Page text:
Russian Nesting Dolls are most popularly associated with Russia and are the quintessential Russian souvenir. They are also called matryoshka dolls. Russian nesting dolls are made in various shapes, sizes, and numbers and are decorated with many different themes and techniques.
Educational Benefits of Matryoshkas
Matryoshkas are wooden dolls that come in a set: they range in size and can be placed inside of one another. The first nesting doll set was carved in 1890, and in 1900 the dolls were presented at the Exposition Universelle in Paris, where the toy earned a bronze medal. Since then, this toy has been a noticeable part of Eastern European culture and my childhood as well.
This little toy teaches a lot of basic concepts to children, and because it is made of wood, they can start playing with it during their first year.
The Types of Nesting Dolls Available
Russian nesting dolls are typically painted to look like women in traditional Russian clothing. However, Russian nesting dolls can also depict Russian fairy tales, world leaders, cartoon characters, pop culture icons, sports heroes, or animals. Russian nesting dolls can be painted with particular themes like holidays or religion.
Russian nesting dolls are usually brightly colored, but some can be plain, decorated with a wood burning technique, or embellished with gold paint.
You can always buy a set, but if you paint it yourself, you can add educational elements and personalized elements. It can become a unique toy for your child that will have real history and culture behind it! Painting a Matryoshka set is simply fun, and if you have older children, who are around four and older, it can be a great family project.
Matryoshkas come in very different designs. Many sets would feature the same design, painted on a different scale, but there would be other sets where all the dolls will be different. Frequently, Matryoshkas depict women in traditional dresses with headscarves; however, there are sets of animals, cartoon characters and even politicians. Here I am going to show how to paint a very simple Matryoshka.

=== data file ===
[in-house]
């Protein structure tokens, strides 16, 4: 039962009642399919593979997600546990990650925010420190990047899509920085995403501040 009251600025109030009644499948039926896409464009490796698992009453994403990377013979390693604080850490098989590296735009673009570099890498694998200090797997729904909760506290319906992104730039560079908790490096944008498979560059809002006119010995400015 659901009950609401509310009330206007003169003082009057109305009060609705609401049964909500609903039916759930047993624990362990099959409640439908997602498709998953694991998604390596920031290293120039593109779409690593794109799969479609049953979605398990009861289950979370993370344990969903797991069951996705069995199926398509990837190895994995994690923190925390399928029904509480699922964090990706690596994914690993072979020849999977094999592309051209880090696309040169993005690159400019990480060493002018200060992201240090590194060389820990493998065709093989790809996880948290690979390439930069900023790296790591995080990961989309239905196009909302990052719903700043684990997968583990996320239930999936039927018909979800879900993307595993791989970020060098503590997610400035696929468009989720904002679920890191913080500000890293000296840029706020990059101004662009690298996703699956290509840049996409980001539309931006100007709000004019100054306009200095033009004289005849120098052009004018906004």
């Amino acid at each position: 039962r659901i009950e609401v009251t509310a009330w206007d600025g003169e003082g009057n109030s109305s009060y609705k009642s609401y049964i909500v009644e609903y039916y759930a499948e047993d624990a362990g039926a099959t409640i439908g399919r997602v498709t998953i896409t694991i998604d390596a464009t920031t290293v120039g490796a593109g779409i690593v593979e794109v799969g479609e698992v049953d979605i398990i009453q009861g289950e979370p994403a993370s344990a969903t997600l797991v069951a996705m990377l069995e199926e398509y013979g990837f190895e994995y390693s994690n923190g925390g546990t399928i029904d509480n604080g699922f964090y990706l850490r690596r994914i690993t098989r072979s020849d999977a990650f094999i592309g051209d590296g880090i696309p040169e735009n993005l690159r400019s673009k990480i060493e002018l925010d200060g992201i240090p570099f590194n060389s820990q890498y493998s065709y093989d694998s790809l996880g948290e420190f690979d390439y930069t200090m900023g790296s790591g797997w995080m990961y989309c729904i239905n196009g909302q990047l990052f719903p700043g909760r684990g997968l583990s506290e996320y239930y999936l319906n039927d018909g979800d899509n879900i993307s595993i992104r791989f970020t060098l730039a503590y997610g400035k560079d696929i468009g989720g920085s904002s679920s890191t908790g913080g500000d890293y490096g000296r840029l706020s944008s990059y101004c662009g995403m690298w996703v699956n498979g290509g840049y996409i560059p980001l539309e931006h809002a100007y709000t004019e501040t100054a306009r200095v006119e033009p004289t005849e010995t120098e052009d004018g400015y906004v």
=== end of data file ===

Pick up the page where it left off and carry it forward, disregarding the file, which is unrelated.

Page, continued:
- a blank wooden set
- paints (Gouache or Acrylics)
- if you use Gouache, you will need a polyurethane varnish; if you use Acrylics, a water-based varnish will work as well
I feel more comfortable working with Gouache. From what I know, it was also a traditional way of painting these dolls. However, in modern times, it is very common to use acrylics for painting Matryoshkas as well.
1. Line all of your nesting dolls in front of you. Depending on how big your dolls are and how young your child is, you might want to remove some of them from the set for now. In my set the biggest doll is 4″ tall, and I prefer to take the two smallest ones out. I am left with three dolls.
2. Paint each in a uniform colour. I am going to paint them red, blue and yellow, so that the dolls can be used for teaching colours and some basic sorting activities.
3. Mix a skin colour (white+a bit of red+a bit of yellow) and paint circles for their faces. Add some curls and fringes.
4. Now is the time for the most important part – babushka! Sometimes Matryoshkas are even called Babushka dolls, for the traditional headscarves they wear. It is funny that the English word for them happened to be babushka. In Russian, when you say babushka, you mean grandma. Old women do wear headscarves a lot, but those are called kosynka in Russian.
Linguistic curiosities aside, you can simply outline the headscarf or decorate its edges, like I did with the blue doll. You can paint some pattern on the headscarf or on the dress, like I did with the red and the blue dolls. I will also add a pattern to the yellow one, later.
5. Another noticeable feature of a traditional doll would be a painting on its belly. It could be a decorative floral design or a scene from everyday life. Often it is enclosed in a circle. Start by painting circles on your dolls’ bellies.
6. After the paint dries, make a small design inside of each circle.
7. Paint facial features.
8. Add any other details you want.
9. Varnish your dolls to preserve the paint.
10. Have fun!
ref: > adventure-in-a-box.com